For the last couple weeks or so, I’ve been getting plenty of “reminders” that I turn 30 soon. Every time someone brings it up (and believe me…they do), the thing that really pops up in my head is Tim McGraw singing My Next 30 Years.
So, inspired by the song, I thought I’d write about how I see my next Thirty Years…
Of course, I had to search my Spotify today and play the song, just to see if I see the world differently now that I’m 30. – Honestly, it’s still a little hard to tell…
It’s crazy to think that Tim McGraw and Phil Vassar released this song almost two decades ago. I was just 13 years old at Spring Branch Middle School when I first heard the song on the radio. And to think, in about a year I’d have my first drink at a high school party in Memorial.
Life changed dramatically for me after that, and the second half of my “first 30” was a roller coaster… to say the least.
With that said, I want to break down one of America’s greatest hits – My Next Thirty Years, and how it relates to my “journey”…if you can call it that.
“In my next thirty years I’m gonna have some fun. Try to forget about all the crazy things I’ve done. Maybe now I’ve conquered all my adolescent fears and I’ll do it better in my next thirty years.”
I can see now that from about 14 and up, I became driven by what others think about me. I always felt inadequate; and I felt like I always had something to prove. That’s really where the addiction starts.
If I wasn’t the tallest, the most athletic, or the smartest, I was sure as hell going to be the coolest. I’d out drink you, I’d out smoke you, and of course I’d out party you. So my drinking started as a way to fit in; but it became the only way I could cope and feel normal.
And truthfully, even with five and half years sober now, I’m still driven by what others think. But now at least, I don’t try to prove my manhood by how fast I can shotgun a cold one, enter the world of oblivion, and shirk all my responsibilities. – No matter how much I tried that, I just couldn’t get it to work.
In my next thirty years, I’m pretty sure I’ll be able to do this better if just hand my fear over to God… and not to the bottle. – Now “trying to forget all the crazy things I’ve done,” that’s the easy part… I don’t remember too much anyway.
“For my next thirty years I’m gonna watch my weight. Eat a few more salads and not stay up so late. Drink a little lemonade and not so many beers. Maybe I’ll remember my next thirty years.”
The glorious days of Whataburger and milkshakes passing right through me are over. I used to consider pizza a fundamental part of my diet. I could lose weight with just a little cardio at the gym.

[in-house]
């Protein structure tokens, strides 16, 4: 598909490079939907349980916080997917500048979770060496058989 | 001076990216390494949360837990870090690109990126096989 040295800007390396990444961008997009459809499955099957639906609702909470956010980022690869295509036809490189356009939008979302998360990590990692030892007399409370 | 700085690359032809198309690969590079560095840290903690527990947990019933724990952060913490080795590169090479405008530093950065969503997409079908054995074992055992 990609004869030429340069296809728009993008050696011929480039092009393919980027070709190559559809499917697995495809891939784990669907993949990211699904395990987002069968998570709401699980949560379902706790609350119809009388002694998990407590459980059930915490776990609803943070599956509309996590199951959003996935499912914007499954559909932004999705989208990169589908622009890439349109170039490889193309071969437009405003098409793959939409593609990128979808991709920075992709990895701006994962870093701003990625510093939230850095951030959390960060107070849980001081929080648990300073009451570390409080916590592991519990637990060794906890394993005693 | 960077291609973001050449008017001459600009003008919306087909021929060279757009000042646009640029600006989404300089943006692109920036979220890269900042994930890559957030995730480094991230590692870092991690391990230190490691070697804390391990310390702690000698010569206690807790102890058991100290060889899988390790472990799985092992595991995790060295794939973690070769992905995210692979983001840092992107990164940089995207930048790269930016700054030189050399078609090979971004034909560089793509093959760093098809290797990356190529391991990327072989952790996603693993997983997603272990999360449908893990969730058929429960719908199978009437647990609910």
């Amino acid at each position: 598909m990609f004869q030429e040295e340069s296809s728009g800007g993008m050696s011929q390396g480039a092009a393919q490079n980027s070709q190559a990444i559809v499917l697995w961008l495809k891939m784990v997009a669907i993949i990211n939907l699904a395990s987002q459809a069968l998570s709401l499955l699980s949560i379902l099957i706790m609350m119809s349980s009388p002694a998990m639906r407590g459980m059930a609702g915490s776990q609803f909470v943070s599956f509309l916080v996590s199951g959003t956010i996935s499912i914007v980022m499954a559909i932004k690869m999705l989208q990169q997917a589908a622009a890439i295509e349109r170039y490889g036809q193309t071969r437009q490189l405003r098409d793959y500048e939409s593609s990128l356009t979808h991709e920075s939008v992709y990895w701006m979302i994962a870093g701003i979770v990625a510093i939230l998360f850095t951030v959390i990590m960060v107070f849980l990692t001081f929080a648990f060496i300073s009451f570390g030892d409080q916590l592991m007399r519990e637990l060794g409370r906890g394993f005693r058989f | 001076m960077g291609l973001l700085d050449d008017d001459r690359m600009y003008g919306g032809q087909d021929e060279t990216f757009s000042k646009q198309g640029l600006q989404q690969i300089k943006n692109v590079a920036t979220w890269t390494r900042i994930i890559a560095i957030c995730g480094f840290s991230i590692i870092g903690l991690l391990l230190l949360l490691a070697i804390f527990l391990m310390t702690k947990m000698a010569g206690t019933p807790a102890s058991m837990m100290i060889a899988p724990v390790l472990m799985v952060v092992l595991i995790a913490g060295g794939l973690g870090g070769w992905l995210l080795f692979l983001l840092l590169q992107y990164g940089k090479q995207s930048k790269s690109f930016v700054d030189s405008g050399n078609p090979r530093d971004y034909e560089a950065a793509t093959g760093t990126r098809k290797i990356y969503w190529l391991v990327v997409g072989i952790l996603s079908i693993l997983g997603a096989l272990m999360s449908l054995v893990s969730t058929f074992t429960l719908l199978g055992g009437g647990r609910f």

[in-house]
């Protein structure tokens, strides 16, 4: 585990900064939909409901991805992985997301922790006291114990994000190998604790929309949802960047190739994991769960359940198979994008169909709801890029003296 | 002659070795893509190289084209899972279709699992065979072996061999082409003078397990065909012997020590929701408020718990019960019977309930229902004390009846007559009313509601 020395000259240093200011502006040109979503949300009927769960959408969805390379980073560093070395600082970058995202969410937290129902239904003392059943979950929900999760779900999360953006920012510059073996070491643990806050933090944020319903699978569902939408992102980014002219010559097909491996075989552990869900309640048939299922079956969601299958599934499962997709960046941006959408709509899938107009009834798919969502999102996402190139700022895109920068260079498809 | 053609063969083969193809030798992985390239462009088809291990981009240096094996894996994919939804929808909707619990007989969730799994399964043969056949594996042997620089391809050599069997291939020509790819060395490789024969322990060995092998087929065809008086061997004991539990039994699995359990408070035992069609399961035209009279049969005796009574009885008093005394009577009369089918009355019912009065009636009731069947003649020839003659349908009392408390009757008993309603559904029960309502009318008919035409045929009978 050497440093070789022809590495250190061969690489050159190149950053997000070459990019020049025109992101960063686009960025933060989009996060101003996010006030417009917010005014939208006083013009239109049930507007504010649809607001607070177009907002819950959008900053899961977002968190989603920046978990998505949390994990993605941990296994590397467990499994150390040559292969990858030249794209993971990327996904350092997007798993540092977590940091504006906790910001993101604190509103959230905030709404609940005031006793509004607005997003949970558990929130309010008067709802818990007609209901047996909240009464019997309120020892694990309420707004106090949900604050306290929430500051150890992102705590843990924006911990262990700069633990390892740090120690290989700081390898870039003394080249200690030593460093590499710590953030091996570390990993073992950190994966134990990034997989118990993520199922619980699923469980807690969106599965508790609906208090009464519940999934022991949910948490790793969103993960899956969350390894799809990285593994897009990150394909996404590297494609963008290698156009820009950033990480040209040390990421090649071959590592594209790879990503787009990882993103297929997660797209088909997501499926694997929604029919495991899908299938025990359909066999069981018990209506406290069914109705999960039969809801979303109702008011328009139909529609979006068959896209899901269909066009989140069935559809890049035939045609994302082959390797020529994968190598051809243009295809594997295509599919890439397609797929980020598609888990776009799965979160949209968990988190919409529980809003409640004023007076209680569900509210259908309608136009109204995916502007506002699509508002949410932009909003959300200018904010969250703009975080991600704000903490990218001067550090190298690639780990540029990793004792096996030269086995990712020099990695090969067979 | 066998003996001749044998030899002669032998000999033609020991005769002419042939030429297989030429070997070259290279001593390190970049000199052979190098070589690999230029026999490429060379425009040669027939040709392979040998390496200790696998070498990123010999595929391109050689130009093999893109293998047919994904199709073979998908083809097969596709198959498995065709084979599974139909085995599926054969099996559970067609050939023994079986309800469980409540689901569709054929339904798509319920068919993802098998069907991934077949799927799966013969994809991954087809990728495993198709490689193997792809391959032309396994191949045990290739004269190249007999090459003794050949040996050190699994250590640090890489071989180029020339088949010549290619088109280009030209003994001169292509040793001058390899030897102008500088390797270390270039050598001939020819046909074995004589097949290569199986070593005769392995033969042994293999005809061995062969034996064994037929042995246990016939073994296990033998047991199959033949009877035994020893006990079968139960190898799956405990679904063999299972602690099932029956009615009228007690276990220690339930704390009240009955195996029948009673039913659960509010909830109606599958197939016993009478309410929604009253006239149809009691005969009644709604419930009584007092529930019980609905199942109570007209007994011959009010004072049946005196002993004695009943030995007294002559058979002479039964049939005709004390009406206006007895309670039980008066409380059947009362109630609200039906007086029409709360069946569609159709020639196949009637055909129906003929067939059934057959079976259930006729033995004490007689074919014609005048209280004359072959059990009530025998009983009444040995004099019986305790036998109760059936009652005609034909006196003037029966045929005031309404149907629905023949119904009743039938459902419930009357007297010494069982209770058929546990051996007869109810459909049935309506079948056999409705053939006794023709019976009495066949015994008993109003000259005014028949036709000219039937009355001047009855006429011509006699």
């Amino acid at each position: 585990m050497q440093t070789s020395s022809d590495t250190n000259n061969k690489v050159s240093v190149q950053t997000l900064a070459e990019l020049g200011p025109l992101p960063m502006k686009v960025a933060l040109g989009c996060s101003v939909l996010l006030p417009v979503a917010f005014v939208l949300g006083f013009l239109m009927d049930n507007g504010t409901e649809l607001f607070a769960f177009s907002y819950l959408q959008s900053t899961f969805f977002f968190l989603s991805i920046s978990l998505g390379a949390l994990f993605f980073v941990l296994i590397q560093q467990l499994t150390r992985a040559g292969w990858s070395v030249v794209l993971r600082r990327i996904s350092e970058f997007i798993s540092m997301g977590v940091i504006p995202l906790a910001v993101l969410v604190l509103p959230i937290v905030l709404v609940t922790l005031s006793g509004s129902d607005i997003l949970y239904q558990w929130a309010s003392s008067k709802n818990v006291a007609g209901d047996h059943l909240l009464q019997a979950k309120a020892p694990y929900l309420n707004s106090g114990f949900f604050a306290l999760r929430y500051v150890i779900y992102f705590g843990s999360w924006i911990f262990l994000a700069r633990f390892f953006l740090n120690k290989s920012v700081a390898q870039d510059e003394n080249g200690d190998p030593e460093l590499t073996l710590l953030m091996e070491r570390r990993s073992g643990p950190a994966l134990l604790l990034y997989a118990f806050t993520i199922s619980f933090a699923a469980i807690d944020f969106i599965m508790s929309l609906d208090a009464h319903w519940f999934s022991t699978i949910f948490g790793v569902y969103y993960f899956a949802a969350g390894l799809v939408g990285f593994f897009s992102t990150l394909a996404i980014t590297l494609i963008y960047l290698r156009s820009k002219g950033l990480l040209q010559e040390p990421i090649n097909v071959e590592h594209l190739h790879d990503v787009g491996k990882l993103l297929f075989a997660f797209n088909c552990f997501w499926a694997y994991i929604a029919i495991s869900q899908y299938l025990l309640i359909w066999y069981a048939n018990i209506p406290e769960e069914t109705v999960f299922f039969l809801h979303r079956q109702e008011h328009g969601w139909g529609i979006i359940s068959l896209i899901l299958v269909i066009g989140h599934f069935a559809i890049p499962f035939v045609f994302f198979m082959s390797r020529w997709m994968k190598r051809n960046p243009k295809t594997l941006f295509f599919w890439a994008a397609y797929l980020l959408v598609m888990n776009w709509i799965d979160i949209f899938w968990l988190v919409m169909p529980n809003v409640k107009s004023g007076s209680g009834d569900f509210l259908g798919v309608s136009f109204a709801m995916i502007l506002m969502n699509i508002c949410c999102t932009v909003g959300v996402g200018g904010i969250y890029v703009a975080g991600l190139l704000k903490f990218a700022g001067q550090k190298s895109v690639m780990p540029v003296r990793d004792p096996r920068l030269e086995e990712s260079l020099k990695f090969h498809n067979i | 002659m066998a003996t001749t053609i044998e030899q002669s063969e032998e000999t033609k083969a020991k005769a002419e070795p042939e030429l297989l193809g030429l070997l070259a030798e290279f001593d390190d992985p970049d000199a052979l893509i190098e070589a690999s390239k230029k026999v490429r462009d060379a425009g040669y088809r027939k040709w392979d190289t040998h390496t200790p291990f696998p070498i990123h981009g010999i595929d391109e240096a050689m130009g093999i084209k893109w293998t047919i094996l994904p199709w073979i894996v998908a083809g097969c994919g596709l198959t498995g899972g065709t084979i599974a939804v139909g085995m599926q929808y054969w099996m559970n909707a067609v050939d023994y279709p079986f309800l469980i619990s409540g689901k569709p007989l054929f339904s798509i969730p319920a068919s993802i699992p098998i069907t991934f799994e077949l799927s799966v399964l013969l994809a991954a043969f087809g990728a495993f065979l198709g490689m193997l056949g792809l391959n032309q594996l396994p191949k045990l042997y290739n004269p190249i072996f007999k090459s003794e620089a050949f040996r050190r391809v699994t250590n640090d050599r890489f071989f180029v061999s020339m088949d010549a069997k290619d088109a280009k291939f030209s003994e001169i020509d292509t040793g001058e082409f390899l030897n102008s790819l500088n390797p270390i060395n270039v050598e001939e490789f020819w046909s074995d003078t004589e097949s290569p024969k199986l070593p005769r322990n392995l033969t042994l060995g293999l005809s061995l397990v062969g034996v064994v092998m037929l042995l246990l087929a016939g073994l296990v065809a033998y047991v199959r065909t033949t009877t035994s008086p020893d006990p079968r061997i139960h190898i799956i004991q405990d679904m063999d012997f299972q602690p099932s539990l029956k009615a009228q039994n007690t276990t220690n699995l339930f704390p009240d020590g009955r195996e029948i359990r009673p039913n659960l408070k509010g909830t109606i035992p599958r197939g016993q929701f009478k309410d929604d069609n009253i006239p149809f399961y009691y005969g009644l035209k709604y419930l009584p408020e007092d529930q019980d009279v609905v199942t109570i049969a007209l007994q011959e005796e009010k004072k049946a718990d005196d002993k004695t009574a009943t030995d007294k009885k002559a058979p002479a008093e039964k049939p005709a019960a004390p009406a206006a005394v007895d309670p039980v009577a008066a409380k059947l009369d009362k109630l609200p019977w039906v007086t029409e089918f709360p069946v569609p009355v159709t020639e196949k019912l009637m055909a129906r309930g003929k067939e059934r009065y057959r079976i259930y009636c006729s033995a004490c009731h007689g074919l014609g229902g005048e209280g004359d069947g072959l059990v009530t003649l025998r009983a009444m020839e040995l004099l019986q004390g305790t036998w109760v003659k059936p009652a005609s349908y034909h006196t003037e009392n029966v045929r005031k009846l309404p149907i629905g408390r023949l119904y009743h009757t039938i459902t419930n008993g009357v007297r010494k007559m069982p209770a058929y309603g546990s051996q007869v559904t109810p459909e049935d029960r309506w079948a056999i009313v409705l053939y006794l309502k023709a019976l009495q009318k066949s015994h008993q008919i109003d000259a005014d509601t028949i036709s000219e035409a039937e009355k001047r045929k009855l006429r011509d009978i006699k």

But the closer I got to 30, the more I spiraled into shame, comforted by my good friends “chips” and “salsa.”
So now, at 30 years old the dad bod has started… If only I could just let go of the A1 “Thick and Hearty.” – Maybe in my next 30 I’ll stick to a few more salads so I can look like Tim at age 50.
“My next thirty years will be the best years of my life. Raise a little family and hang out with my wife. Spend precious moments with the ones that I hold dear. Make up for lost time here in my next thirty years. In my next thirty years.”
I feel like my first thirty years consisted of “what can I do for me?” It was all about me, and I didn’t have others to think about yet.
I could spend all my time trying to wrap my brain around what I can do to change the way I feel and get what I want. – That had to change, all that thinking about myself just made me nervous.
And with all that “me obsessed” self-talk going on, all those little “precious” moments of my life were tainted and destroyed. It got so bad that I was only ok when I was under the influence of some type of cocktail or drug.
Eventually I ended up alone, lost in my own thoughts, and consumed by fear and hopelessness.
But, there’s hope. Yes, even for me…
In my “Next Thirty,” I’ve been blessed with an amazing wife and a beautiful daughter who’s four weeks old. – So you can see why the song fits so well…
Now, nobody’s perfect and neither am I (hard to believe, I know.) – I still get wrapped up in my own delusions and self-centeredness. It’s easy to do after all. That’s just part of doing the work I guess.
But when I’m driving home from work after a hard day, overwhelmed by stress, and then I suddenly get a text from my wife with a picture of my daughter, Millie Jean; In those moments everything slips away, and nothing really matters.
I feel like God has blessed me now. – Yes, me of all people.
I have that amazing family that I could never have even dreamed of in my old condition. My recovery has given me the moments and miracles in my life back, and now I witness them every day as I watch my baby grow with my wife.
Sooner than later, she’ll be turning 13 just like I did in 2000; and if she’s anything like me….
“Lord have mercy on my next thirty years.”